Officials: Backlogged data led to spiked in virus cases

Dr. Robin Armstrong puts on his face shield while demonstrating his full personal protective equipment outside the entrance to The Resort at Texas City nursing home, where he is the medical director, Tuesday, April 7, 2020, in Texas City, Texas. Armstrong is treating nearly 30 residents of the nursing home with the anti-malaria drug hydroxychloroquine, which is unproven against COVID-19 even as President Donald Trump heavily promotes it as a possible treatment. Armstrong said Trump's championing of the drug is giving doctors more access to try it on coronavirus patients. More than 80 residents and workers have tested positive for coronavirus at the nursing home. (AP Photo/David J. Phillip)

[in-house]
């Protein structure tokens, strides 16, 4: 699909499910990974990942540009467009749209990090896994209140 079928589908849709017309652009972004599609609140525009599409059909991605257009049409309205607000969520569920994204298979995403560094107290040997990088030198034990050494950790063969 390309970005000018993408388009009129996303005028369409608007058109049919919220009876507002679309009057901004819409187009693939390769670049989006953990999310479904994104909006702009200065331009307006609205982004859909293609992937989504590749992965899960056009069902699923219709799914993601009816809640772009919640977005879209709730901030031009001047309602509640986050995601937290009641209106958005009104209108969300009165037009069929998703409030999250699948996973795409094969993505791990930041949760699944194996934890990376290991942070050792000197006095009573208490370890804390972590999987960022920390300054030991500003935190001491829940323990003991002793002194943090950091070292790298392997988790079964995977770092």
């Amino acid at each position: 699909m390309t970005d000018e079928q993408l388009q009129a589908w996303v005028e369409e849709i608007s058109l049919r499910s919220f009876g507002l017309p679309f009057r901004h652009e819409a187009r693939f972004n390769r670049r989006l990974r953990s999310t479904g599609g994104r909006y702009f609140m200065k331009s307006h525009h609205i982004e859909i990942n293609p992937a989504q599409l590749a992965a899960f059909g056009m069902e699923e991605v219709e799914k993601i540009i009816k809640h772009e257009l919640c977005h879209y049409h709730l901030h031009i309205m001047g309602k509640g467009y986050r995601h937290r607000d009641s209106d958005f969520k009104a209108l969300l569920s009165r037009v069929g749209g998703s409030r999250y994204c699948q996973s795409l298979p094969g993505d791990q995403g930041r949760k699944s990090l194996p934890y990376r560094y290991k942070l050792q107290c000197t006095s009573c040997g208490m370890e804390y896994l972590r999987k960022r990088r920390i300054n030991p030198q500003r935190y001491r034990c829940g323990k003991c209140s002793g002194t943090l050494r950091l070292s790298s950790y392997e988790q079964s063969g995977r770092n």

Several Alabama counties saw a large increase in coronavirus cases earlier this week because of backlogged data, officials said.

The high one or two-day increases seen in some counties were due to new testing facilities not reporting information regularly to the Alabama Department of Public Health, reported, citing the agency. Commercial and clinical labs are required to report positive and negative cases, the agency noted.

The department said it has “long-term reporting relationships” with many labs outside of its own Bureau of Clinical Laboratories, but said that isn’t always the case with new testing facilities that have sprouted up quickly to combat the pandemic.

The agency said it wasn’t aware of some of the new labs and those labs weren’t familiar with “mandatory reporting of notifiable diseases.” Health officials said they’re working on the problem.

Alabama had almost 105,000 confirmed cases of the coronavirus as of Thursday, according to researchers from Johns Hopkins.

Republished with the permission of the Associated Press.